“Evangelical Christians should not entertain excuses as to why compliant, non-threatening civilians ‘deserve’ to die in encounters with inept police officers. If a jury’s refusal to hold a cop accountable for taking a man’s life and endangering an unarmed woman and child does not alarm you, then you are fast asleep,” states Menzie.“It is a travesty Philando Castile’s life was taken in such a way; a travesty his mother is expected to console herself with money; and a travesty a child is forever scarred by witnessing a cop shoot a man to death.”
She concludes: “I grieve this miscarriage of justice and pray we act to change a broken system.”
When ‘No Comment’ Says Much More
One published author, a mother of three sons, felt she could only address the situation indirectly. Requesting to remain anonymous, she sent on an excerpt of a message to her prayer partners.
“There is a risk whenever anyone speaks in less-than-glowing terms about a split-second decision a law enforcement officer makes. It’s even riskier for a person of color to do so. The truth is, I am afraid. In this day and age, actual persecution on American soil is more likely than it has been for decades for people who look like my kids and me. Surely the fear and intimidation I’m experiencing hinders the cause of Christ,” she confesses.
“Though I would never write anything harsh, because of my color I’d better be extra careful. After all, it’s no exaggeration that I could be shot, in my car, buckled in, with my kid there, totally complying with the officer’s request, with two different video clips of the encounter, no alcohol, no police record… and still the officer who shot me would be found ‘not guilty.’ This makes people like me want to shut up and stay out of it as much as humanly possible.”
“I know I should write a response,” the author concludes to her small circle of praying friends. “But this climate has made me afraid to, which comes straight from the pit of hell. Will you pray for me? Encourage me?”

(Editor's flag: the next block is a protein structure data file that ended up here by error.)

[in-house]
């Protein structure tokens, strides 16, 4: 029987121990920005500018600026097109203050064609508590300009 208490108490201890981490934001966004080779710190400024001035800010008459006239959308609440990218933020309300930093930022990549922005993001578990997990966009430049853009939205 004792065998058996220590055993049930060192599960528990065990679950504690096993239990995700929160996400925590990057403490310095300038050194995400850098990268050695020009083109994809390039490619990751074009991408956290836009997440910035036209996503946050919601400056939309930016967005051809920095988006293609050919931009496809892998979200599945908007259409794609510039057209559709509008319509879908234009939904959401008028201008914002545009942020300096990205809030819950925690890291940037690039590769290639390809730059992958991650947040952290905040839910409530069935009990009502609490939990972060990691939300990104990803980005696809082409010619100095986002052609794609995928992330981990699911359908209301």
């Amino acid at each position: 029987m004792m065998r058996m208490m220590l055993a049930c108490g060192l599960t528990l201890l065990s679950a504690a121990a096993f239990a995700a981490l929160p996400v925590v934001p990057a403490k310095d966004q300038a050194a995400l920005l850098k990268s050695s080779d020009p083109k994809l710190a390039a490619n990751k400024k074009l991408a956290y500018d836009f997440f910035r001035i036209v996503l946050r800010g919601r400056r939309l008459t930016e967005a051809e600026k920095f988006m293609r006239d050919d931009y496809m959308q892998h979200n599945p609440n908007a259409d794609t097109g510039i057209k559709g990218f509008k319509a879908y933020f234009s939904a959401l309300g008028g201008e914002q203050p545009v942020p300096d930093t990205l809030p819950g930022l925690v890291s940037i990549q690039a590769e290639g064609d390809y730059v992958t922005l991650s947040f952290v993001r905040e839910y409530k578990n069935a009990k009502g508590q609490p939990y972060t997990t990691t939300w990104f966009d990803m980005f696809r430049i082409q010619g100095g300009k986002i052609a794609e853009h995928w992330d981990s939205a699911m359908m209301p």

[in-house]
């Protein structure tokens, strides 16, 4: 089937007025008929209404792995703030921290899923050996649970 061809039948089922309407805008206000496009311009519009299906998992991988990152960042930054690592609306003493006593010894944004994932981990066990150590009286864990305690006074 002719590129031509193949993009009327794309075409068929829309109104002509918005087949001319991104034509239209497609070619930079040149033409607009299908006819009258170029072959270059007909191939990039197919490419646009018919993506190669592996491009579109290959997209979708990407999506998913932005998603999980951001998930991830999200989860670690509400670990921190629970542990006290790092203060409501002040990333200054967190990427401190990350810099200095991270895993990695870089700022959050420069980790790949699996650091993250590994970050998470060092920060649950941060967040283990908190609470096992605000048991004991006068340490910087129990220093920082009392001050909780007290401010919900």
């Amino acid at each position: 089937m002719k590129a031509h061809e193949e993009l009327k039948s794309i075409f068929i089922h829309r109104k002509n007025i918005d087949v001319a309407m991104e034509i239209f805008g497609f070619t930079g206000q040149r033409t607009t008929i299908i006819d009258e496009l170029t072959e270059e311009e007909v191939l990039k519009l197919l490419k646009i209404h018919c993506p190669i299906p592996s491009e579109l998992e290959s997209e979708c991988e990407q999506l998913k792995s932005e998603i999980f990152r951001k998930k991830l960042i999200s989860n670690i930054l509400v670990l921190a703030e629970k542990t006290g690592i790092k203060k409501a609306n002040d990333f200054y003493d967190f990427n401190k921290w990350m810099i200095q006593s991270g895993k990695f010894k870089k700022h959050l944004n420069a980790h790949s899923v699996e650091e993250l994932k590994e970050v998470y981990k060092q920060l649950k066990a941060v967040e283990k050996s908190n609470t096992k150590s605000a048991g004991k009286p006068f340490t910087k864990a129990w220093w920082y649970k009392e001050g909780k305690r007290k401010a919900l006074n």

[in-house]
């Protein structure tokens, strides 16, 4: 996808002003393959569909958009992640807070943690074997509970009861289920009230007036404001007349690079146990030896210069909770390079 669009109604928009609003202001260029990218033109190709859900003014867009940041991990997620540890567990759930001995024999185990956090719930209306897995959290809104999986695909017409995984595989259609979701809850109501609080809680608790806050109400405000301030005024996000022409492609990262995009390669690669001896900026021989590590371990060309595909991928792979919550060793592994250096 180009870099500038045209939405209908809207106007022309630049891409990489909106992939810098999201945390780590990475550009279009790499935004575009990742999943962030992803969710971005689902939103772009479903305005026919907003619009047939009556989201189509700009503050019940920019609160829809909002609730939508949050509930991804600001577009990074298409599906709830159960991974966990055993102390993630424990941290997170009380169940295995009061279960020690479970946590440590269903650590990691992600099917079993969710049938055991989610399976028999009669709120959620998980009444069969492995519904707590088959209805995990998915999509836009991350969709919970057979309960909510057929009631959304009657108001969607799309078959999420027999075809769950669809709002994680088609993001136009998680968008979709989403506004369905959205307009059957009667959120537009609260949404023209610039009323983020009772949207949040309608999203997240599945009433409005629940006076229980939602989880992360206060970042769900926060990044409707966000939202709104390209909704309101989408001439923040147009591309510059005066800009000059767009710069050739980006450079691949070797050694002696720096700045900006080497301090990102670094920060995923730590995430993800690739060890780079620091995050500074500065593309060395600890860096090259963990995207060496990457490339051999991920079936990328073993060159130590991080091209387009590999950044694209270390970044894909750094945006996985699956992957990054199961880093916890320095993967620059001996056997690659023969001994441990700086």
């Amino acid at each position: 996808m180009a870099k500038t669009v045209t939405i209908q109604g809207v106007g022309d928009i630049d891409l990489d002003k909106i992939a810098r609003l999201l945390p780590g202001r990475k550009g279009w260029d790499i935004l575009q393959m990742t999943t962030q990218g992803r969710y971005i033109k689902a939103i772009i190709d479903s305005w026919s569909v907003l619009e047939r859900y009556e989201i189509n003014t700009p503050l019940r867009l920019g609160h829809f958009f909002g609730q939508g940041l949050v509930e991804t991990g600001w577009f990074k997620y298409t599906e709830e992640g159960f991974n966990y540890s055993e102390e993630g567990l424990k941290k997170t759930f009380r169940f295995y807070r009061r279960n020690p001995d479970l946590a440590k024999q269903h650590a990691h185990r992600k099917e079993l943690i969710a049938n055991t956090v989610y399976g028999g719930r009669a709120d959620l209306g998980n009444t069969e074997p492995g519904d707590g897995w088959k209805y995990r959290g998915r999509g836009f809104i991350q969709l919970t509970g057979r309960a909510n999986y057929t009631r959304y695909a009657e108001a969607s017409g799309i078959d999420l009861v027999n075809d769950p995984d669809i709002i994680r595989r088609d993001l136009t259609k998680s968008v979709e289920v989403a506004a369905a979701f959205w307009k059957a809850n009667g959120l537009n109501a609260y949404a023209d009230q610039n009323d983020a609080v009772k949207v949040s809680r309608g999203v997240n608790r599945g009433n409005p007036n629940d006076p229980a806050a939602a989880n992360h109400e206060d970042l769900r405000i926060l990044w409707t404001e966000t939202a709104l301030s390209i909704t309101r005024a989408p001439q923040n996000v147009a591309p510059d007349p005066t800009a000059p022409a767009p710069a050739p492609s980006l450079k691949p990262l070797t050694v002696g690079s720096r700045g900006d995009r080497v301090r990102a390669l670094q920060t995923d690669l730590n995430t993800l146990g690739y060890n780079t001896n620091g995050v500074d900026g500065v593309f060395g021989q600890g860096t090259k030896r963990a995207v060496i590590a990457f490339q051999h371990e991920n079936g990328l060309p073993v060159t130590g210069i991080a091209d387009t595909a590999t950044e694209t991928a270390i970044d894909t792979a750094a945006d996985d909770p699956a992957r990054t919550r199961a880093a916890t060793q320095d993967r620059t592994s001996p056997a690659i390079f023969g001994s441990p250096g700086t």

We Cannot Lose Hope, Says One Black Pastor
Will Ford, an author and teacher who co-leads a church in the Dallas area, sees a big picture view of race relations. He begins, “I agree with David French, the Harvard-trained lawyer, veteran, and leading thinker who stated that the Yanez/Castile verdict was a great ‘miscarriage of justice.’ Yet we have to be careful how we handle this as pastors and leaders.”
“This tragedy can drive a bigger wedge between us,” Ford cautions. “We struggle with many questions: was Castile reaching for his gun or for his wallet? With the way the law is written, if Yanez feels he’s being threatened does he have the right to shoot? All those things come into play. But we can’t see inside that vehicle. And we can get consumed with this case in a way that’s going to bring more division.”
“One Scripture passage has become my playbook for all this,” says Ford. “It’s Second Timothy chapter two, which says in part: ‘The Lord’s bondservant must not be quarrelsome, but be kind to all, able to teach, patient when wronged, with gentleness correcting those who are in opposition…’ As a Christian, I embrace being a bondservant of God—not a bondservant of either the conservatives or the liberals. We are going to be held accountable, that we respond differently than the world.”
“Our nation has actually come farther on racial issues than we ever have before. We cannot let this one case be a defining moment that says, This is how all police are or This is how black lives will always be devalued. We have to keep the dialogue going. We have to be the ones who contend for healing,” he says with hope.
“We also contend for justice, dealing with the bigger issues—because systemically, it’s a complex situation when you look at how class and race tensions play into these incidents. My prayer is that God would use this crucible that we’re all in right now to bring us closer together, that we’d become more united rather than divided.”